Inworld raises Disney-backed new funding for AI-powered virtual characters

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Published on 08/24/2022

 

Inworld raises Disney-backed new funding

Artificial intelligence is not far behind as software takes over the world. People's daily tools, such as coding environments, spell-checking plugins, and concept art creation platforms, will soon integrate—and already do—AI-powered text, art, and audio generation systems. It should not be surprising that the video game industry is no exception. Games like AI Dungeon demonstrate how, despite its flaws, artificial intelligence can add astounding inventiveness and variety to a lengthy plot.

Inworld AI was founded on this premise. Ilya Gelfenbein, Michael Yermolenko, and Kylan Gibbs came up with the idea for the AI-driven startup service that builds virtual avatars mostly for video games but also for other forms of entertainment and advertising. Customers of Inworld are promised the ability to construct non-player characters (NPCs) and digital representatives with the appearance of memories, personalities, and human behavior using tools and interfaces with engines like Unreal Engine and Unity.

Inworld has certainly been busy. Since concluding a seed investment round in March, the business has released its first product. It has been chosen as one of six businesses to join Disney Accelerator 2022, Disney's startup accelerator. Another significant Inworld hire was John Gaeta's appointment as a chief creative officer. Gaeta is perhaps best known for the bullet time technique in the Matrix movie series.

When developing the concept for Inworld, which went live in 2021, Gelfenbein leaned on a rich history of conversational AI. (The term "conversational AI'' refers to artificial intelligence that enables users to communicate with machines as they would with people’s.) After Google purchased API.ai and its intellectual property, Yermolenko, the former CEO of API.ai, a natural language business that originally provided voice assistant software for Android, joined the company. Before starting Google Assistant Investments, which collaborated with businesses to increase the functionality of Google Assistant, he oversaw product development at Dialogflow, a platform for creating conversational apps on Google Cloud.

Ermalenko worked as the vice president of research and development for API.ai before becoming the engineering manager at Dialogflow. Gibbs came from Bain, where he was a consultant, and DeepMind, where he led products for conversational and generative artificial intelligence (systems like OpenAI, which generate text GPT-3).

Users can build characters on Inworld's AI-powered virtual character creation platform by describing them in layman language. To take a cue from Devin Koldewi, who covered Inworld in April, the description might read: “Asha is a weaponsmith and merchant in the city of Rolheim. She comes from the far north, where her family is.’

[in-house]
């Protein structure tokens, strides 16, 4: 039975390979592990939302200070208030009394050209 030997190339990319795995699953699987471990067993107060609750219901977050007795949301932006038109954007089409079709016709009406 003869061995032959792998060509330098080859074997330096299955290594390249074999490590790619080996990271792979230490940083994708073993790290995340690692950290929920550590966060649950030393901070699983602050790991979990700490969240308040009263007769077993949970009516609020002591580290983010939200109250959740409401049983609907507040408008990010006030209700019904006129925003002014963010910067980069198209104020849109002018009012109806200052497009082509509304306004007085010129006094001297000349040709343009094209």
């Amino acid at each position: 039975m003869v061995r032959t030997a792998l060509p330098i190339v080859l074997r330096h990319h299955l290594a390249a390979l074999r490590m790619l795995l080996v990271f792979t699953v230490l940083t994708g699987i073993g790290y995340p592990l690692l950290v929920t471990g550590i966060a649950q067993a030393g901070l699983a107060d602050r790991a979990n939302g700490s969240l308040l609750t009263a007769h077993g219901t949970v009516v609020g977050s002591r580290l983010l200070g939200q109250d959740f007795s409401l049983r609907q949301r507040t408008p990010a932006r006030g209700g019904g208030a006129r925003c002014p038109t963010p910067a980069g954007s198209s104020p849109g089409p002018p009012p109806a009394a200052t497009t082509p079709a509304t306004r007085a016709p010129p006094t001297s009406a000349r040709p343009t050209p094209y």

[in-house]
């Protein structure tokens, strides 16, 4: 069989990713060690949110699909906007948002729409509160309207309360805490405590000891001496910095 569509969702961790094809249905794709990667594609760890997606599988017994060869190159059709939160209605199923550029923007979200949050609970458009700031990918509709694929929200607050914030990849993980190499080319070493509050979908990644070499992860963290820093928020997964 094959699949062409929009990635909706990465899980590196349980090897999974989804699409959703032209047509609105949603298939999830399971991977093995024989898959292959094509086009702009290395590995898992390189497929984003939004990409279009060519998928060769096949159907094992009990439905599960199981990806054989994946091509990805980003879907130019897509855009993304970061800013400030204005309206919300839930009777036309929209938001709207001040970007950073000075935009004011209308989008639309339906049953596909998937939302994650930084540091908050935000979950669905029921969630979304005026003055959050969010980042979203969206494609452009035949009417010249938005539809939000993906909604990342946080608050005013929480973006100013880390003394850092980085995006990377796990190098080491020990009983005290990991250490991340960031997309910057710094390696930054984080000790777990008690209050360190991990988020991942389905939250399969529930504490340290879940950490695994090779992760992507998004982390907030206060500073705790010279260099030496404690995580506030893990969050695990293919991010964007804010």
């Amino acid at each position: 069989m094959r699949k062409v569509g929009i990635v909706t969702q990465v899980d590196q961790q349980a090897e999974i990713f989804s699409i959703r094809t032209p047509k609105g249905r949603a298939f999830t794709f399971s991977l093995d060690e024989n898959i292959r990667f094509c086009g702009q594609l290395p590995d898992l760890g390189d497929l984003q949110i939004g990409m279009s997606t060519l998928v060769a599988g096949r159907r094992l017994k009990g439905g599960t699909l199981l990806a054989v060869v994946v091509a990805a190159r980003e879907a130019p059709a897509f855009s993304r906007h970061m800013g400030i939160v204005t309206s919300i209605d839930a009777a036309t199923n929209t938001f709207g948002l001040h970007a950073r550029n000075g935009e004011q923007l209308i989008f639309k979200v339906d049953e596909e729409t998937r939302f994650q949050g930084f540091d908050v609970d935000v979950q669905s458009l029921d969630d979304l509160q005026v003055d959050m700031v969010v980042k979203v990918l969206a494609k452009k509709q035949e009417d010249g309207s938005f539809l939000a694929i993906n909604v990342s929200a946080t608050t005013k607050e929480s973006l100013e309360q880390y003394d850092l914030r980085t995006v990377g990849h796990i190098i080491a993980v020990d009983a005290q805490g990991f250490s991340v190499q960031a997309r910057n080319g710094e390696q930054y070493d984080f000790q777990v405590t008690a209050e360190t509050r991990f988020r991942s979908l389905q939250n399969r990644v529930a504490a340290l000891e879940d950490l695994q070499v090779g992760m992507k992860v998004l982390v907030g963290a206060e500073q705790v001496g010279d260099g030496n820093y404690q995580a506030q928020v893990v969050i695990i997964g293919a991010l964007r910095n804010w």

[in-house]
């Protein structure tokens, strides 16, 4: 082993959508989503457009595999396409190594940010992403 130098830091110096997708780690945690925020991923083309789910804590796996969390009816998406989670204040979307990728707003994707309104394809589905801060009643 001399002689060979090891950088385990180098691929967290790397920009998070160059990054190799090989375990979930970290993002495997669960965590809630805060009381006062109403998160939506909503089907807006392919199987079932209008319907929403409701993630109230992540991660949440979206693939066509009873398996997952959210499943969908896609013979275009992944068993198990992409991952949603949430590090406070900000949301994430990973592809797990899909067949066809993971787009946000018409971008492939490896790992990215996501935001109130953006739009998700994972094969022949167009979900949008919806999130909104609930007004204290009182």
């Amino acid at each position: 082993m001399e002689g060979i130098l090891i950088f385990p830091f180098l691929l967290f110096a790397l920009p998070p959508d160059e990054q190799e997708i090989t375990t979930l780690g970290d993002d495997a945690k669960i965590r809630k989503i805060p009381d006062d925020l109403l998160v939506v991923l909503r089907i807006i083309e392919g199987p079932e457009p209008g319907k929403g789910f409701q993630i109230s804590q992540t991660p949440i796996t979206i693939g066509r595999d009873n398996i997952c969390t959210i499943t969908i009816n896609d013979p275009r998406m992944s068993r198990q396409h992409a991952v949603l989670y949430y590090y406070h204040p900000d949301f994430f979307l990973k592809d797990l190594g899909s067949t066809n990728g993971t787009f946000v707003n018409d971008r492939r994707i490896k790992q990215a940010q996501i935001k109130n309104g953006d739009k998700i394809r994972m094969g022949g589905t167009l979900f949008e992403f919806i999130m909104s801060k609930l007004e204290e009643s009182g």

Clients utilize Inworld to modify aspects of a character's behavior and cognition, including goals and motivation, conversational style, knowledge, and voice. Editable text fields can inform the character about geography in the game environment, their propensity for sums, their manners, and more.

Before they are ready to be tested and interacted with, Inworld's characters go through a "training" procedure. This process may occur in virtual reality using Inworld's Oculus companion app. After that, characters can be added to games and applications using unique engine packages or APIs.

Characters made with Inworld ask the company's cloud platform for additional dialogue. Although the pricing hasn't been decided yet, it's anticipated to be a per-request price. This pricing structure might not be workable for all authors, but Gelfenbein claims that Inworld is looking into ways to make the service more affordable.

The tools allow authors to block certain terms and subjects, create security filters, and set up dialogue backups in case of connectivity problems. The Globe claims to be one of the first businesses to employ OpenAI's moderation endpoint. This tool scans text for information that needs to be filtered, such as comments that incite hate or violence, sexual content, or self-harm.

We'll have to wait and see how effective these technologies are at keeping characters on topic—chatbots like Meta pose a challenge. The AI that generates the text in BlenderBot 3.0 doesn't exactly inspire much confidence, and the Inworld platform is still in limited beta. But as the company expands its 42-person workforce and increases user involvement, it can't be long until the Inworld characters appear in well-known video games.

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Peter Daniels
Peter Daniels is the lead journalist for InsiderApps.com


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